A new kitchen can change your life for the better. That’s no exaggeration! Having enough storage space for pots, pans, crockery and favourite foods, makes life calmer and less stressful. With the right layout and appliances, family mealtimes and hosting friends becomes a breeze. So how much does a new kitchen cost?
Of course, when it comes to new kitchens, prices vary wildly, depending on the size of your space and the styles or materials you like. We’ve canvassed opinion from experts across the board for a broad range of kitchen costs. After all, even those with big budgets will want to spend wisely.
We’ve you got covered, whether you’re planning an extension to incorporate a large kitchen-diner or just looking for small kitchen ideas.
How much does a new kitchen cost?
A new kitchen is one of the most expensive home improvements but it will add value to your property. Those wanting a custom design with quality materials, smart storage and top-notch appliances will be looking at a five figure start price. At the premium end, the cost can stretch into tens of thousands of pounds.
‘The price of a kitchen re-model is dependent on many factors, such as the size of your space, materials, products and how bespoke the finish. Our kitchens start from £20,000 including installation,’ says Graeme Smith, Head of Commercial Design, Life Kitchens.
A mid-range kitchen can be upwards of £10,000. Yet it’s possible to replace a kitchen and get good results on a budget. Although, if you’re not using a design professional, it’s important to know what not to do when designing a kitchen.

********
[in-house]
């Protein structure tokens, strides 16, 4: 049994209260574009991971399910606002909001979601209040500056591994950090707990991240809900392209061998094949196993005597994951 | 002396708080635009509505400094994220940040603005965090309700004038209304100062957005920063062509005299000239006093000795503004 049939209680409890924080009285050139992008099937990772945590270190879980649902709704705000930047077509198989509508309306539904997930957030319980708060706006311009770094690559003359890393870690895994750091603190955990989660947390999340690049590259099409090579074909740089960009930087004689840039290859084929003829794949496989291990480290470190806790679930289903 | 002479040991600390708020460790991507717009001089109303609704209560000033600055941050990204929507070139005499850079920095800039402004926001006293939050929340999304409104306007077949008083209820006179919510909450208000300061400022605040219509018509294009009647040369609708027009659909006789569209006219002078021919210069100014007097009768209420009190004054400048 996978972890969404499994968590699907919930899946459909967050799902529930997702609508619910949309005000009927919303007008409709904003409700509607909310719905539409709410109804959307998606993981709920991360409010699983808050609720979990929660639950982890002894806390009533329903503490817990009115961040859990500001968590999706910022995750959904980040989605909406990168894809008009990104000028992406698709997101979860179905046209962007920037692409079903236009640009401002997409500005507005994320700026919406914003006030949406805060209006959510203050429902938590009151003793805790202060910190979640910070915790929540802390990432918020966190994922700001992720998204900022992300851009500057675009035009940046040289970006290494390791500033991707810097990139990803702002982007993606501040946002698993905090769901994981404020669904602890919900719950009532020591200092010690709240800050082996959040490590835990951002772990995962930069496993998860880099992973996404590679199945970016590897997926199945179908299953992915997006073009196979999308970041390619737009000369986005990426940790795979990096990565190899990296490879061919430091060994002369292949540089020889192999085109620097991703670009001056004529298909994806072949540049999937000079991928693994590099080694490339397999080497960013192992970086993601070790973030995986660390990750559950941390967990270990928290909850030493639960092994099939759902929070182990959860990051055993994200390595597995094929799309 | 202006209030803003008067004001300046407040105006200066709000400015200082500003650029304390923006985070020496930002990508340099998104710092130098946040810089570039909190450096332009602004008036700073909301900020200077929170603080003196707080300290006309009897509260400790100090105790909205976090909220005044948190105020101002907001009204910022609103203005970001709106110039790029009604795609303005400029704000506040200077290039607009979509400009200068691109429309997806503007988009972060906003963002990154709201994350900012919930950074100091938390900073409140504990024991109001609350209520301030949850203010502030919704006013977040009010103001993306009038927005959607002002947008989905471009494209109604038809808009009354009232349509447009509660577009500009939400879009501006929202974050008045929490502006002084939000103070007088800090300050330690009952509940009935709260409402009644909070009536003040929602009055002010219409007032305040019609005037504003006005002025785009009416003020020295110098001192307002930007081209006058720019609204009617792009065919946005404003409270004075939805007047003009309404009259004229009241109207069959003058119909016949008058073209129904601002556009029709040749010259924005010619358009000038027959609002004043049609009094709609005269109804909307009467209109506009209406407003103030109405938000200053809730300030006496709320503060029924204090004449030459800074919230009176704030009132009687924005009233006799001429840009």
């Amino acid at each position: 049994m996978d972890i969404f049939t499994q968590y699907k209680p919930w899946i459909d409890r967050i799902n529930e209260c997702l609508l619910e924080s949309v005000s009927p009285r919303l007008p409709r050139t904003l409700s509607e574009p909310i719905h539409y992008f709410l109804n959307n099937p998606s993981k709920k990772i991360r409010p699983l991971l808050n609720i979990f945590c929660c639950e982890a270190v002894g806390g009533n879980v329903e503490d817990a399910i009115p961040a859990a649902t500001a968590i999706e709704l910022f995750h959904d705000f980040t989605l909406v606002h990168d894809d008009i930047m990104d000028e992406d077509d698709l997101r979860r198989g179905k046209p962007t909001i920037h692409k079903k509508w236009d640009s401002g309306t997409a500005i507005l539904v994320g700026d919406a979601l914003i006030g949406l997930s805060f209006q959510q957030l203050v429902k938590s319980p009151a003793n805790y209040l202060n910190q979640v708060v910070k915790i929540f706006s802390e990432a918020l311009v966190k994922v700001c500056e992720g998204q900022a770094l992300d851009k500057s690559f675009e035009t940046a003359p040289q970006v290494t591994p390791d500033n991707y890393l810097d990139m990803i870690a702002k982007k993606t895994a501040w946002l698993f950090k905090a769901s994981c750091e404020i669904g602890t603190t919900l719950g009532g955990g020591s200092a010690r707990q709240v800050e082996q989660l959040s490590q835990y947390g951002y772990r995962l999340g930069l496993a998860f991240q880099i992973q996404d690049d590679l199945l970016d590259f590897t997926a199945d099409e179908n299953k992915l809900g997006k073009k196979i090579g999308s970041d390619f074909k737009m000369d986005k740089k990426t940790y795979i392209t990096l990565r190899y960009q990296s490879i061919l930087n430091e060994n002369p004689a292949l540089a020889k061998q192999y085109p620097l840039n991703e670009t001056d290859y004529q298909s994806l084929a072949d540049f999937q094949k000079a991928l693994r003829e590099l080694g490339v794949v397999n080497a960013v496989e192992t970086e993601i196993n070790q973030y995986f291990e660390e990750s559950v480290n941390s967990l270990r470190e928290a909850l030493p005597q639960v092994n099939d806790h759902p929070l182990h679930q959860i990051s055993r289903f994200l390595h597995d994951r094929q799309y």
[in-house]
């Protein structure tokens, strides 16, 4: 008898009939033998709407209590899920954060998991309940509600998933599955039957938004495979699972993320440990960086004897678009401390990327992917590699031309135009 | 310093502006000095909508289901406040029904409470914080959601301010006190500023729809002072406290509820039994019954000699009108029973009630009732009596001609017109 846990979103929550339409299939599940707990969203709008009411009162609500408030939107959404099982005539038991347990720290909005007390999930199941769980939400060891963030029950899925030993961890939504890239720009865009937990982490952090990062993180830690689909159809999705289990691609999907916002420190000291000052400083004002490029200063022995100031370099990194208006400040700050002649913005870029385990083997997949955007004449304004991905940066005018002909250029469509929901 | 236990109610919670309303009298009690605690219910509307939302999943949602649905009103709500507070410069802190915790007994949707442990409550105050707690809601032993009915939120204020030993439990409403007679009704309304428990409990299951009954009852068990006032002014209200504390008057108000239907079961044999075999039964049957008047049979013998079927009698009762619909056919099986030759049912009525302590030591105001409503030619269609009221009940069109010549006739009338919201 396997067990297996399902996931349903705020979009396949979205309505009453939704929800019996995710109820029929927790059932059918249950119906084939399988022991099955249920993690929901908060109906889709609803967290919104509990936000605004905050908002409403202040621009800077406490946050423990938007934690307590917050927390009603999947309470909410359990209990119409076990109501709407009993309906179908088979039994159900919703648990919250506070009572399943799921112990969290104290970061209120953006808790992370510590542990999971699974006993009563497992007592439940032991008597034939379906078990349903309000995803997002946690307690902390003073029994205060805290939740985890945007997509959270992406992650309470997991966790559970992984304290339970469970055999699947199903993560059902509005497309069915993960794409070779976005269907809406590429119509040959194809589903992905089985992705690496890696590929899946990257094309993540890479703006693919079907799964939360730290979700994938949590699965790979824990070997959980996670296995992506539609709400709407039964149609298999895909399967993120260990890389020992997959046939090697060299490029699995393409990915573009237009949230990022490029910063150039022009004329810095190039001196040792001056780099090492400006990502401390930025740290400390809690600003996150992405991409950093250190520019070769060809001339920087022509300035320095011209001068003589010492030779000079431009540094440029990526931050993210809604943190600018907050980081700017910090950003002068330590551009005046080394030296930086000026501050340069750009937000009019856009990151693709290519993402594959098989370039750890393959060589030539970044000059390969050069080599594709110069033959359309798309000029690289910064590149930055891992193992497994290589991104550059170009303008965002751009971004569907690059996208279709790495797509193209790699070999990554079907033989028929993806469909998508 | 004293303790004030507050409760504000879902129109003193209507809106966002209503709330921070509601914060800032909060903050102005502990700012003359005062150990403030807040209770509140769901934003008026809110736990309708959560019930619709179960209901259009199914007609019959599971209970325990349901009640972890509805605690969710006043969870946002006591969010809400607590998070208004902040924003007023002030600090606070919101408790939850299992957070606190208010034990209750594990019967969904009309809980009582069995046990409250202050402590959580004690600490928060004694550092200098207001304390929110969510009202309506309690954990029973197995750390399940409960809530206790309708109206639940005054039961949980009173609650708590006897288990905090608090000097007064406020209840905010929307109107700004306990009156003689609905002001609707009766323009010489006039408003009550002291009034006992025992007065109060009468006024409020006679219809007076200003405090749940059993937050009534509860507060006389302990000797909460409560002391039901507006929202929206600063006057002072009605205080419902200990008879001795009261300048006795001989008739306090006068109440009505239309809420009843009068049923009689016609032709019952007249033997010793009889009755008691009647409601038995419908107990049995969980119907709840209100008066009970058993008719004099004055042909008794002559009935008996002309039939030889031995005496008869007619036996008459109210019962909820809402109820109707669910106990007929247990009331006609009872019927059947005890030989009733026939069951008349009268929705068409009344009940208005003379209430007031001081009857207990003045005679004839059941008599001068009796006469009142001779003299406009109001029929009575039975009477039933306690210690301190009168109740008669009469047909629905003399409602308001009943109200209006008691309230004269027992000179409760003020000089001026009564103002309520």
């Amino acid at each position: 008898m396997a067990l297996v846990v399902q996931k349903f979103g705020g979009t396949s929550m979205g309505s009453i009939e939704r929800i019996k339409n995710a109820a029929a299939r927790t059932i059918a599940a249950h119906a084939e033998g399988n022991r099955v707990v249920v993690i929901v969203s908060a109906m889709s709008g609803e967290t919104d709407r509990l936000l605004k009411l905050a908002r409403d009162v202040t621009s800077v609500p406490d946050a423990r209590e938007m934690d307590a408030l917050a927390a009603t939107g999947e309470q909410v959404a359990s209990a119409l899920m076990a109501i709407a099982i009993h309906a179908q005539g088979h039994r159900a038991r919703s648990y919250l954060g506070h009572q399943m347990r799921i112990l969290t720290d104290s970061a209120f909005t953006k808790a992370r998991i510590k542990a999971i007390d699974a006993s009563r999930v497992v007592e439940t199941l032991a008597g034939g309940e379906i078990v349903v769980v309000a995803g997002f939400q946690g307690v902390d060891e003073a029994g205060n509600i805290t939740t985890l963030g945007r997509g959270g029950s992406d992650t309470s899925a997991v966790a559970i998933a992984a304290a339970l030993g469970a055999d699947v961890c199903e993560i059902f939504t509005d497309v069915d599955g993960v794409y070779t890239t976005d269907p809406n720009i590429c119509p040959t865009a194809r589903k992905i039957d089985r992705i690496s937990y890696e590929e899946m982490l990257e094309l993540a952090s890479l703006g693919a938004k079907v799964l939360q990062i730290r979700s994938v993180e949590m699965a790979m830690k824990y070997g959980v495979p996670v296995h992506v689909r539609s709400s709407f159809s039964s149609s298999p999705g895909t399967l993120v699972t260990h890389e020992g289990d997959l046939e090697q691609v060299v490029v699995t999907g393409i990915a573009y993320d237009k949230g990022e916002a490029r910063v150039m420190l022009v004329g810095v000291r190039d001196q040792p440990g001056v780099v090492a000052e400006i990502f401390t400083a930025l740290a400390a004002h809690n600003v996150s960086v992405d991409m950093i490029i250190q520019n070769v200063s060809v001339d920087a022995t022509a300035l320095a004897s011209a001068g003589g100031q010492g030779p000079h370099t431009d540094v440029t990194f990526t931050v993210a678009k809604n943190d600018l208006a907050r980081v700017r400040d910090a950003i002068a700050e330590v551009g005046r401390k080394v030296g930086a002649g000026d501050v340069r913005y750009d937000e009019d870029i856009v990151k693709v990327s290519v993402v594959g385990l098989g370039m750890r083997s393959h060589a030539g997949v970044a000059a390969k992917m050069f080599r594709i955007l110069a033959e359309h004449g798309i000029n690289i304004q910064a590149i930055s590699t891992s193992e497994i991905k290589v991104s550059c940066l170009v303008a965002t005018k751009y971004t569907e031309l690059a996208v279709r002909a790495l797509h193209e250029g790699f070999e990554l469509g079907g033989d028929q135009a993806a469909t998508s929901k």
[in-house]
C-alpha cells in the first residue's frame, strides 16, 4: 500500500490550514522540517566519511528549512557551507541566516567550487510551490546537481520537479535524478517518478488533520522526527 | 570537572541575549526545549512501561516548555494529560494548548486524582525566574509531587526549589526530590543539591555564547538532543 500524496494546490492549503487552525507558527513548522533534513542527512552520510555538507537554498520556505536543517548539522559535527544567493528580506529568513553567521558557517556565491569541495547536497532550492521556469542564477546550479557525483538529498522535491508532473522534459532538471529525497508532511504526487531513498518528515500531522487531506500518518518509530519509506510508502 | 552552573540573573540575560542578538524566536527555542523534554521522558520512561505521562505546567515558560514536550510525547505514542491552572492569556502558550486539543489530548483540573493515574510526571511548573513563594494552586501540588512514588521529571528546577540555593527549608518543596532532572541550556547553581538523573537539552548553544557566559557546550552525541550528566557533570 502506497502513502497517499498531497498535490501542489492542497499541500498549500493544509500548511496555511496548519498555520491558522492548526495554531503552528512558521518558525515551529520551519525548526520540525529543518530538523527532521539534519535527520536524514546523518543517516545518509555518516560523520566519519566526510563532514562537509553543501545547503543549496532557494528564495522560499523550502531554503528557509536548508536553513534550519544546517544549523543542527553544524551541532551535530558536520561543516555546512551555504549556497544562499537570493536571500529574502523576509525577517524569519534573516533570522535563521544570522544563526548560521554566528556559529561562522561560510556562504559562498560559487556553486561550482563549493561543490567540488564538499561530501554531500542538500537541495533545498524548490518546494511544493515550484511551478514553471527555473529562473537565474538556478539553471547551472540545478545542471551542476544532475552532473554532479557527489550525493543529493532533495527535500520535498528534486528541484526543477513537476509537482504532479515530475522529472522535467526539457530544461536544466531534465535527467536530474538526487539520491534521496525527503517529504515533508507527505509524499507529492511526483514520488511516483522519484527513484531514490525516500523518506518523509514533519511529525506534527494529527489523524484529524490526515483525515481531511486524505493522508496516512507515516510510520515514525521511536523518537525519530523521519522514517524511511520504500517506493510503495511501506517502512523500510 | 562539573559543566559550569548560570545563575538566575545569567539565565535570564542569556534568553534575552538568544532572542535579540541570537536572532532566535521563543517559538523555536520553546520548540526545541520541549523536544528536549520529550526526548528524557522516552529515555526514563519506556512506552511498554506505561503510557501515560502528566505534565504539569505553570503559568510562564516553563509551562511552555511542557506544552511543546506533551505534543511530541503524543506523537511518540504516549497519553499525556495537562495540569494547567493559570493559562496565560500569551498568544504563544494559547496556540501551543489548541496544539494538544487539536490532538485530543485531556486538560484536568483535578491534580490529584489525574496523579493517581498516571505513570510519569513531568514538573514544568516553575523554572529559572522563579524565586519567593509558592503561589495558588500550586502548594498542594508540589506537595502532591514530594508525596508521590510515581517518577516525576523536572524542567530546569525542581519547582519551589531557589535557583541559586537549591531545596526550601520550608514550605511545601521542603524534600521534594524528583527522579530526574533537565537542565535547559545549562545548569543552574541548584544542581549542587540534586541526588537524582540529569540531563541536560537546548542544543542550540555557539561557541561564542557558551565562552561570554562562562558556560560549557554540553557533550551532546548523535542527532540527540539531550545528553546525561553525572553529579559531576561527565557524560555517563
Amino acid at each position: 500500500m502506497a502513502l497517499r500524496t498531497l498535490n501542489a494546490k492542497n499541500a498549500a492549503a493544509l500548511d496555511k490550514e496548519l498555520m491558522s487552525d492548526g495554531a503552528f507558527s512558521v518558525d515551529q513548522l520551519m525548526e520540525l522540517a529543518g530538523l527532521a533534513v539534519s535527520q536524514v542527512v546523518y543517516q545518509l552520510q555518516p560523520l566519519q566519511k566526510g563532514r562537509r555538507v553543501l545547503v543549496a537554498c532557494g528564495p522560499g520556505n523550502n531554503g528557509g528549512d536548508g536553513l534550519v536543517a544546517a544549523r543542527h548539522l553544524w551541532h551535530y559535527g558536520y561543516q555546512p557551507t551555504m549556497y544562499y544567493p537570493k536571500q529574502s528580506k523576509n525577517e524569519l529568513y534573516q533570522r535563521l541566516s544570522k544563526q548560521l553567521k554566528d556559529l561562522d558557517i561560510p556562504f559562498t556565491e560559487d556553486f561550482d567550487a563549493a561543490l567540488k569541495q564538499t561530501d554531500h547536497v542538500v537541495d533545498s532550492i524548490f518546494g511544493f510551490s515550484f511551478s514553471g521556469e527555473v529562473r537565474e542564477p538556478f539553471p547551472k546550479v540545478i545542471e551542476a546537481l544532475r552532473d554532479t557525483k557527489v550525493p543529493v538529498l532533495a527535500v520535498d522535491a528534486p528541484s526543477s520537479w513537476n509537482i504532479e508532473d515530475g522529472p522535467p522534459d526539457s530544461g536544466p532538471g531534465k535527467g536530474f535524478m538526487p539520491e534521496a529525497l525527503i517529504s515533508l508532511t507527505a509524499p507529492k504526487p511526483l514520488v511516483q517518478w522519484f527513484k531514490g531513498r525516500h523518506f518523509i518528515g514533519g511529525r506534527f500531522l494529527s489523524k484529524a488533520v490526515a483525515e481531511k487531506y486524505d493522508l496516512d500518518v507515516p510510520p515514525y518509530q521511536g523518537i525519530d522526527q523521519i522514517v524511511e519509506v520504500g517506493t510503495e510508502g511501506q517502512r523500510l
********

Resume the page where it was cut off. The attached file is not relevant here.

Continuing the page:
‘For a small kitchen including the fitting, the cost would be around £7,000-9,000. This can go up to £13,000-18,000 for a larger space,’ says Rated People‘s Asad Choudhry of Glam Kitchens.
It may not even be necessary to replace the whole kitchen. If the layout works and the carcasses are good, you can upgrade the visible parts for a fraction of the cost of replacing the lot. It’ll not only save cash, it’ll slash kilos off your carbon footprint too.
‘A good way to keep costs down is by not ripping out the whole kitchen,’ says Rated People’s Asad Choudhry of Glam Kitchens. ‘By replacing the doors, pelmets, worktops and tiles you could save thousands and it would look brand new.’ Painting old kitchen cabinets is another way to save money.
Customising an existing or new Ikea kitchen is easy. Companies such as Custom Fronts make doors, drawers and worktops to fit. These can provide a bespoke look at a more affordable price. ‘Buying fronts, handles and worktops for an Ikea Metod kitchen would cost from £2,000-£3,500,’ says Rachel Thurlby, Director, Custom Fronts.
How much do kitchen cabinets cost?
This varies on the quality, style, materials and whether they’re flatpack, factory-assembled or custom-made. It’s possible to buy eight units for a small galley kitchen for around £1,000-1,500 at retailers such as IKEA, B&Q, Wren, Magnet or Homebase. These are usually flatpack, so you’ll need to add the installation cost. This is where you can save money, if you’re able to fit them yourself.
Factory-assembled cabinets in customisable options, for example colours, sizes and textures cost more. Retailers such as Magnet and Wren offer these from around £3,500 for eight cabinets (excluding installation). The prices increase on the ranges with more options.